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Fishing Techniques

Fishing TechniquesIf you are learning to fish for the first time, the sheer volume of fishing techniques out there can be both overwhelming and confusing. The most important thing to remember is that fundamentally all recreational fishing follows a very simple and universal approach, namely getting your hook into the right place in the water, and getting a fish to bite it. Where the variety comes in is in the many many methods, techniques and equipment used to place the hook in the water and to keep it there, and also the many methods of fooling a fish into biting your hook.

Fishing techniques vary depending on environment, season, and the species of fish you are hunting. The type of equipment you can or cannot afford will also have an impact. One thing is certain however, the massive choice available in terms of fishing techniques means that where you are, and whatever your budget, if there’s fish in the water there’s a fishing technique that will help you to catch them.

The simplest and most economical method of fishing is of course handlining. There is no need for expensive fishing equipment here, and if all else fails you can even make your own equipment from materials in the environment. Handlining involves a line, a hook, a sinker, bait, and sometimes a simple form of reel. All other fishing apparatus are simply more evolved versions of one or more of these components.

Fishing techniques such as jigging and trolling are methods of using bait or lures in order to entice fish to bite. Both of these methods can be used in conjunction with other fishing techniques, depending on the environment in which you are fishing. Casting is another generic form of fishing technique. How you cast your line depends on where you are fishing – on a bank, from a boat, through a hole in the ice even. It also depends on the weights you are using and where you are positioned in relation to your target fish. Casting is at its most unique in the art of fly fishing, where the lures are first moved over the water mimicking the flight of certain insects before landing on the surface. The casting process in fly fishing is the most unique and defining aspect of that fishing technique, and is instrumental to the process.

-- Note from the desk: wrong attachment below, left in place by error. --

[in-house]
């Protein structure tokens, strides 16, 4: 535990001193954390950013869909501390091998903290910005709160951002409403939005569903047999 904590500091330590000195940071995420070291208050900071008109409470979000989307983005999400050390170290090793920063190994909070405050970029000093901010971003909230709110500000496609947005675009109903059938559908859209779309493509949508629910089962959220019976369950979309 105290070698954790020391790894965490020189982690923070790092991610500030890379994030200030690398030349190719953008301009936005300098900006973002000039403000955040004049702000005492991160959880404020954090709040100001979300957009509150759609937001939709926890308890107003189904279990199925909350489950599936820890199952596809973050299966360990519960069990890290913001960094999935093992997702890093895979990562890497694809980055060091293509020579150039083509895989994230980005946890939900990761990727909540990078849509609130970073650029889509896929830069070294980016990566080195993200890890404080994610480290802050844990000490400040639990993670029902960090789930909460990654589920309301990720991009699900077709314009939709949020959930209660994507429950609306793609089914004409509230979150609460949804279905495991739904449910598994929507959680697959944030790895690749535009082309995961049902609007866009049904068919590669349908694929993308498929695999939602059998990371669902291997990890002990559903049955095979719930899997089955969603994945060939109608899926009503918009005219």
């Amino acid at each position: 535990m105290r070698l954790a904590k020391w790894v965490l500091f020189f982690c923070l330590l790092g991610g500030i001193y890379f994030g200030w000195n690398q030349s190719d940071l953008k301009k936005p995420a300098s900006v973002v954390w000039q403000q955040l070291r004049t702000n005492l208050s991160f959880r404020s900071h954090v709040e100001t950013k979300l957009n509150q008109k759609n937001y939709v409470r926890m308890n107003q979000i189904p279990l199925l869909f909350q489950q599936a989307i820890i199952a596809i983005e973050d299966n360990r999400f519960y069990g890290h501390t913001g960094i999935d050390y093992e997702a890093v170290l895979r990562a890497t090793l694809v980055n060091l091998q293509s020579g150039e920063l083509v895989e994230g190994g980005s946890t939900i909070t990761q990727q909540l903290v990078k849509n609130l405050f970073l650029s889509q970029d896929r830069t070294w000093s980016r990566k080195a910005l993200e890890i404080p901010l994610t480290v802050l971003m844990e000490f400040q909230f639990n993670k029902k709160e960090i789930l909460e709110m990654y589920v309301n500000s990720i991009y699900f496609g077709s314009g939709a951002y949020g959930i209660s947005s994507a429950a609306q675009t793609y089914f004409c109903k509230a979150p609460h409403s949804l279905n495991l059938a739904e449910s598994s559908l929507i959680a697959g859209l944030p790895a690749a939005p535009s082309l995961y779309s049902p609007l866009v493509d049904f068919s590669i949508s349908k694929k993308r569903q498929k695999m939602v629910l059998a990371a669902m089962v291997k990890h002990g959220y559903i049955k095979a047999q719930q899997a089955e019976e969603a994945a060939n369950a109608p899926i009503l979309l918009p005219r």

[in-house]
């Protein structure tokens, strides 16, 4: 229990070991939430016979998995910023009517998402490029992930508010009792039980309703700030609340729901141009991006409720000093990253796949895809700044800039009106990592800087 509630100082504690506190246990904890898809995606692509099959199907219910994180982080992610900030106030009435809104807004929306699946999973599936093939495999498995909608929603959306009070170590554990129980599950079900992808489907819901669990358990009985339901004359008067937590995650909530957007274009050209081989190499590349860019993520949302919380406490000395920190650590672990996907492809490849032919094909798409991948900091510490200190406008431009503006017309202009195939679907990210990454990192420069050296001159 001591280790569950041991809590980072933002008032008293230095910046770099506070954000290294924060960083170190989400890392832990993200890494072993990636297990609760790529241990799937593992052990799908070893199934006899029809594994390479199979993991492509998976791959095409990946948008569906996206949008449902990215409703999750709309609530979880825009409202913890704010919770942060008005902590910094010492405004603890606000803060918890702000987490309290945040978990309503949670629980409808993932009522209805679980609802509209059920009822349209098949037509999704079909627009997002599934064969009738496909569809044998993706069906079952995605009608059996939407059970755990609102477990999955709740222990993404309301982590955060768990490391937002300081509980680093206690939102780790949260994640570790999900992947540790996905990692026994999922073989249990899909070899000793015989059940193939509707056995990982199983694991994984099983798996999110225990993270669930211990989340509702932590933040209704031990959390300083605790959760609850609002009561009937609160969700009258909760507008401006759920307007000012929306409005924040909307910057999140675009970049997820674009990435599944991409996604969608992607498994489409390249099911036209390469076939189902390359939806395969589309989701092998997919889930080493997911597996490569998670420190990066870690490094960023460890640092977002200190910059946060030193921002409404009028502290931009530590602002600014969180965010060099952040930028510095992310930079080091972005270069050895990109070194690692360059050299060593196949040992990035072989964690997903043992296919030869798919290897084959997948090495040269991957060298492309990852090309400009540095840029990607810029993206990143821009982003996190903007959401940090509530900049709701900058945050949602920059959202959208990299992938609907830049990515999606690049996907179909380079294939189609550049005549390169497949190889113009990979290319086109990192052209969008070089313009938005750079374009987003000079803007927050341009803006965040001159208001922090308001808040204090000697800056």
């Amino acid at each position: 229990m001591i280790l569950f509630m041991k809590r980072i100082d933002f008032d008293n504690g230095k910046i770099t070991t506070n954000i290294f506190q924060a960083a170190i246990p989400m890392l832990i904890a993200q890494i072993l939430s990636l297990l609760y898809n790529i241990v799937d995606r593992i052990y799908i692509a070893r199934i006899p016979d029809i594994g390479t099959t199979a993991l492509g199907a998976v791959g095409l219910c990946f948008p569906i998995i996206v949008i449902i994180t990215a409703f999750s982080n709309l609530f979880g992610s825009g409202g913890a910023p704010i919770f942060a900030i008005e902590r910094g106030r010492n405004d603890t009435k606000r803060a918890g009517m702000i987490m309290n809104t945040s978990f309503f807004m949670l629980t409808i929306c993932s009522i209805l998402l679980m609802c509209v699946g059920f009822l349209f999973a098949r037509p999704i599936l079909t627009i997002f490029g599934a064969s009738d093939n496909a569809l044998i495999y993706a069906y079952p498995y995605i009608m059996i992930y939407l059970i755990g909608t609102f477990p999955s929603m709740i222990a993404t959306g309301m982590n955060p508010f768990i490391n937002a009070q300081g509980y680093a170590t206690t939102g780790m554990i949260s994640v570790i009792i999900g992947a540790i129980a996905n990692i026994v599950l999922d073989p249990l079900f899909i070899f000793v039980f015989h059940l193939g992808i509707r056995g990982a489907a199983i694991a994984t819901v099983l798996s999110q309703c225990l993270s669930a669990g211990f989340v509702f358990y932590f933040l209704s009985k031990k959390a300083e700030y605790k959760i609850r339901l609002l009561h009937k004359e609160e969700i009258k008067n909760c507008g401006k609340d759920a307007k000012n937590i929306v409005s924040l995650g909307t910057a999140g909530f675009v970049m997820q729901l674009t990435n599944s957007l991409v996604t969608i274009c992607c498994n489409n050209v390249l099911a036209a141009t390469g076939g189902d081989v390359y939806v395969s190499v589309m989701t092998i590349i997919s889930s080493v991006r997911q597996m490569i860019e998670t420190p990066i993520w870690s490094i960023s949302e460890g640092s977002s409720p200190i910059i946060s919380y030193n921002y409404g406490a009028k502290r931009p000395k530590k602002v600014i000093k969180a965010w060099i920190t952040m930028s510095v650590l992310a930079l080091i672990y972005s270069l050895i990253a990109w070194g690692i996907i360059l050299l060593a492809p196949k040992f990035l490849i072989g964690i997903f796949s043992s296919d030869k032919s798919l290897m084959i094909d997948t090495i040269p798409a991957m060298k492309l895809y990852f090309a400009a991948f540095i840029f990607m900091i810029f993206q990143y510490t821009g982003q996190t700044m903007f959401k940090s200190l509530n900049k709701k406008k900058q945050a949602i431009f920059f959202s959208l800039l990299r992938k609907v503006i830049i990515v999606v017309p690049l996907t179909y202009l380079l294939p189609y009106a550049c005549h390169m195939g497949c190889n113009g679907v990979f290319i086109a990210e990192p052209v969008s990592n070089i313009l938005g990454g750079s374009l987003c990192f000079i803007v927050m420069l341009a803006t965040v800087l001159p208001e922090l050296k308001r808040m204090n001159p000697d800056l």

The techniques that you use to fish will vary depending on where you are positioned in relation to the water. For example bank fishing has an entire set of techniques of its own that are geared towards locating and successfully catching fish from a bank or shore. Float tube fishing puts the angler literally in the thick of it, sitting just above the water level in an inflatable floatation device. Again the techniques for casting are different here, due to the position of the angler. Rock fishing and surf fishing have much in common, both placing the angler some distance from the shore and close to deeper water. Casting here can be very important, due to the extended reach that is often required by surf fishermen. However on occasion rock fishermen will fish the rocks directly below them, a tactic that requires techniques of its own.

Bottom fishing requires precision in choice of weights and extensive knowledge of low level fish and their eating habits. Ice fishing is another almost specialist area, which has its own set of methods and approaches due to the environment in which the angler is working, while kayak fishing  and kite fishing  all require fishing techniques that are suited to their approach.